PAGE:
Save your skin: How to safely worship the sun
AMC Outdoors, June 2004
By Michael Lanza
The sun is shining, the weather is sweet, and it’s summer playtime in the great outdoors. But you’ve heard that too much sun — specifically, ultraviolet (UV) radiation — can be unhealthy and dangerous. So what can you do to protect yourself from these cosmic rays?
In case you’ve been hiding under a rock in recent years, the verdict on UV exposure is in: it’s bad for you. Too much of it and you will sunburn, increasing the likelihood of skin cancer and premature aging of your skin and eyes. Even the seemingly healthy look of a tan results from your body trying to protect itself from further UV damage.
The American Academy of Dermatology reported last year that skin cancer is the most common form of cancer in the United States, with more than a million new cases each year. According to the American Academy of Family Physicians, someone dies of melanoma every hour, making it one of the nation’s leading causes of cancer death. Furthermore, there’s evidence that the body’s immune system can be compromised by to much UV exposure.
Skin damage from UV radiation is cumulative. Fair-skinned people are at greater risk than darker-skinned people (who have more melanin pigment for protection), but damage to the eyes and immune system affects everyone. Children are considered at greatest risk, because most exposure to UV and resultant skin damage occurs before age 18.
What Is UV Anyway?
The sun emits a broad spectrum of electromagnetic radiation, from the light we see to the infrared radiation that provides the warm feeling of sunlight. The sun also beams out UV rays, which cannot be seen or felt as they bombard your skin. There are three types: UVA, UVB, and UVC.
UVA comprises the bulk of our UV exposure. Passing easily through the atmosphere’s protective ozone layer, it’s the primary cause of tans and sunburns. The ozone layer largely absorbs UVB, but enough penetrates to remain a threat. In addition to sunburn, excessive UVB exposure can cause corneal irritation, cataracts, and immune system damage. UVC, the most dangerous variety, is completely blocked by the atmosphere. Ozone levels also fluctuate, which affects how much UV is absorbed by the atmosphere before reaching Earth.
The amount of UV radiation zapping you varies tremendously, depending on location, weather, and time of day. The higher the sun is in the sky, the higher the UV levels, which reach a maximum between 10 a.m. and 4 p.m. from May through August. UV radiation is strongest under cloudless skies, but UV can also penetrate clouds. While a thick, heavy cloud cover blocks most UV rays, puffy or thin clouds let the majority pass through.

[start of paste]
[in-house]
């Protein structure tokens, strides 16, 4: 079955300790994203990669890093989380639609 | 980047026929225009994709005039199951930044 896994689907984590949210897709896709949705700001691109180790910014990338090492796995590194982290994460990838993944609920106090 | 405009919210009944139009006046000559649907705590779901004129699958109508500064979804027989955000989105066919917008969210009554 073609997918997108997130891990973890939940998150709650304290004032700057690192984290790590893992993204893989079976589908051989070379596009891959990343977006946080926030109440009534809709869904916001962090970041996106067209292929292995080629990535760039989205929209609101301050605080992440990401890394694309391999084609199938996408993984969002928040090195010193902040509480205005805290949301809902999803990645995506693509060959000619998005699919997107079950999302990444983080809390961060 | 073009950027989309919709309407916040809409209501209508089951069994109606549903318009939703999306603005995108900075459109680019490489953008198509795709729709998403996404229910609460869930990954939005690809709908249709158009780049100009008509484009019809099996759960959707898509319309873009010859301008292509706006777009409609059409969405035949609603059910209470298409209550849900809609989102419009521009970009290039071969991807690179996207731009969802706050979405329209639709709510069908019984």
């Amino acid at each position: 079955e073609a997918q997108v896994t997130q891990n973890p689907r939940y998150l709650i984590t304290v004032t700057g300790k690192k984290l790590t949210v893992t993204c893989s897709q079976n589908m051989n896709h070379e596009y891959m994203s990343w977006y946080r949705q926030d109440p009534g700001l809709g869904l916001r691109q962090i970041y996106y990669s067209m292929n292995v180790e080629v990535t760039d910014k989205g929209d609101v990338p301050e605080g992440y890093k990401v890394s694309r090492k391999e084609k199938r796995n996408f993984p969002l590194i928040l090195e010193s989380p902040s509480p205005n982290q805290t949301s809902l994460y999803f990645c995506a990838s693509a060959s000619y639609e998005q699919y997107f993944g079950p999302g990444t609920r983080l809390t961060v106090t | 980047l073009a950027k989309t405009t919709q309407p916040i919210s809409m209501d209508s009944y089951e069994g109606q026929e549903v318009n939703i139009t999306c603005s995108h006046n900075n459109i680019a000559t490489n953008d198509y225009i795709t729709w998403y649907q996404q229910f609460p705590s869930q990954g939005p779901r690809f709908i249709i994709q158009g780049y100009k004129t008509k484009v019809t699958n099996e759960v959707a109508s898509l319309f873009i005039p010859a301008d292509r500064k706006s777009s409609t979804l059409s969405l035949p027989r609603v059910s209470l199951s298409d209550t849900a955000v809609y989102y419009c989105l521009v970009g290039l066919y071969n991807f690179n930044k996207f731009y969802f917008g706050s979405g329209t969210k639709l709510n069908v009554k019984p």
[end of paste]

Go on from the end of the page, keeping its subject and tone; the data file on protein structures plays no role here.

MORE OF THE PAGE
UV levels increase with altitude, because there’s less atmosphere to filter it out — sunlight exposure increases roughly 10–12 percent for every 3,000 feet of elevation gain.Bright surfaces like snow (which reflects up to 85 percent of sunlight) and water (20 percent or more) exacerbate UV exposure.
Cover, Slather, Reapply
Here’s the good news: Skin damage from UV is mostly avoidable and experts say that four in five cases of skin cancer could have been prevented with more UV protection. People who spend all day outside under a blazing sun may seem to face a daunting task trying to minimize UV exposure, but there are simple, effective methods.
Few strategies work better than covering your skin and eyes with a protective layer of clothing. Wear a hat with a wide brim that shades your face, ears, and neck, the most vulnerable areas. Don sunglasses to protect your eyes. (Also visit related article, “Seeing the Light: Protect Your Eyes with the Right Sunglasses“.)
Dress in tightly woven, loose-fitting clothes, which will effectively block UV (some UV will penetrate loose weaves and thin fabrics). Some clothing is even labeled with an ultraviolet protection factor (UPF) rating, an indicator of how much UV is blocked. For example, wearing a garment rated UPF 20 reduces UV exposure to the skin beneath by a factor of 20.